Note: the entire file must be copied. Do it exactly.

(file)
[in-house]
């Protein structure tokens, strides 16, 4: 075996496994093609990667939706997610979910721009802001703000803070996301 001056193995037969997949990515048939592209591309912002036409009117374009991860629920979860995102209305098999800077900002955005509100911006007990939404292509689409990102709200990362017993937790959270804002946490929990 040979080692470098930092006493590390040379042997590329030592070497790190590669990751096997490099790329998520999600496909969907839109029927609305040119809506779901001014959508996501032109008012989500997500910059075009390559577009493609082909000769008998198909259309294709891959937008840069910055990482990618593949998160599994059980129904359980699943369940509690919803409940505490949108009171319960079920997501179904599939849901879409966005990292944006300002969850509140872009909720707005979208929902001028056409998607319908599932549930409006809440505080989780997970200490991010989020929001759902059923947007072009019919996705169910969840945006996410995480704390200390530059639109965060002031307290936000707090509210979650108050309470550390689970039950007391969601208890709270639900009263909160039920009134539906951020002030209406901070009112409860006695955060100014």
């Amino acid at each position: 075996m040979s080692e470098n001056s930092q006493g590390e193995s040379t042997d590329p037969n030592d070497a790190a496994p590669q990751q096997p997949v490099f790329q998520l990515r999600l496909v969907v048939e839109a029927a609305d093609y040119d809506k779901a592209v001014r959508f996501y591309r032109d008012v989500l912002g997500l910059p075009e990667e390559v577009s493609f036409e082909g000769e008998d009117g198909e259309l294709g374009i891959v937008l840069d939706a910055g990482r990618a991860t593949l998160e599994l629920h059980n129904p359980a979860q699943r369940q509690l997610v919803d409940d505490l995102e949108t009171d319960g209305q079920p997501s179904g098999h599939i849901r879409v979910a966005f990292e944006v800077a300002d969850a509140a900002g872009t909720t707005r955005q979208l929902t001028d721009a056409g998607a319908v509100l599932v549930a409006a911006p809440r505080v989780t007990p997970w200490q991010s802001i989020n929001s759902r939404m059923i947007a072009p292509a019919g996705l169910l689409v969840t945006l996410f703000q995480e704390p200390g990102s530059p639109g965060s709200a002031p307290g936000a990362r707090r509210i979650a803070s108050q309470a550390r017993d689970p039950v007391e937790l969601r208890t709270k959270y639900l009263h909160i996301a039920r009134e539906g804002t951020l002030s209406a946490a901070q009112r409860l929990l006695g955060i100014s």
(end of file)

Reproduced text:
[in-house]
């Protein structure tokens, strides 16, 4: 075996496994093609990667939706997610979910721009802001703000803070996301 001056193995037969997949990515048939592209591309912002036409009117374009991860629920979860995102209305098999800077900002955005509100911006007990939404292509689409990102709200990362017993937790959270804002946490929990 040979080692470098930092006493590390040379042997590329030592070497790190590669990751096997490099790329998520999600496909969907839109029927609305040119809506779901001014959508996501032109008012989500997500910059075009390559577009493609082909000769008998198909259309294709891959937008840069910055990482990618593949998160599994059980129904359980699943369940509690919803409940505490949108009171319960079920997501179904599939849901879409966005990292944006300002969850509140872009909720707005979208929902001028056409998607319908599932549930409006809440505080989780997970200490991010989020929001759902059923947007072009019919996705169910969840945006996410995480704390200390530059639109965060002031307290936000707090509210979650108050309470550390689970039950007391969601208890709270639900009263909160039920009134539906951020002030209406901070009112409860006695955060100014």
């Amino acid at each position: 075996m040979s080692e470098n001056s930092q006493g590390e193995s040379t042997d590329p037969n030592d070497a790190a496994p590669q990751q096997p997949v490099f790329q998520l990515r999600l496909v969907v048939e839109a029927a609305d093609y040119d809506k779901a592209v001014r959508f996501y591309r032109d008012v989500l912002g997500l910059p075009e990667e390559v577009s493609f036409e082909g000769e008998d009117g198909e259309l294709g374009i891959v937008l840069d939706a910055g990482r990618a991860t593949l998160e599994l629920h059980n129904p359980a979860q699943r369940q509690l997610v919803d409940d505490l995102e949108t009171d319960g209305q079920p997501s179904g098999h599939i849901r879409v979910a966005f990292e944006v800077a300002d969850a509140a900002g872009t909720t707005r955005q979208l929902t001028d721009a056409g998607a319908v509100l599932v549930a409006a911006p809440r505080v989780t007990p997970w200490q991010s802001i989020n929001s759902r939404m059923i947007a072009p292509a019919g996705l169910l689409v969840t945006l996410f703000q995480e704390p200390g990102s530059p639109g965060s709200a002031p307290g936000a990362r707090r509210i979650a803070s108050q309470a550390r017993d689970p039950v007391e937790l969601r208890t709270k959270y639900l009263h909160i996301a039920r009134e539906g804002t951020l002030s209406a946490a901070q009112r409860l929990l006695g955060i100014s």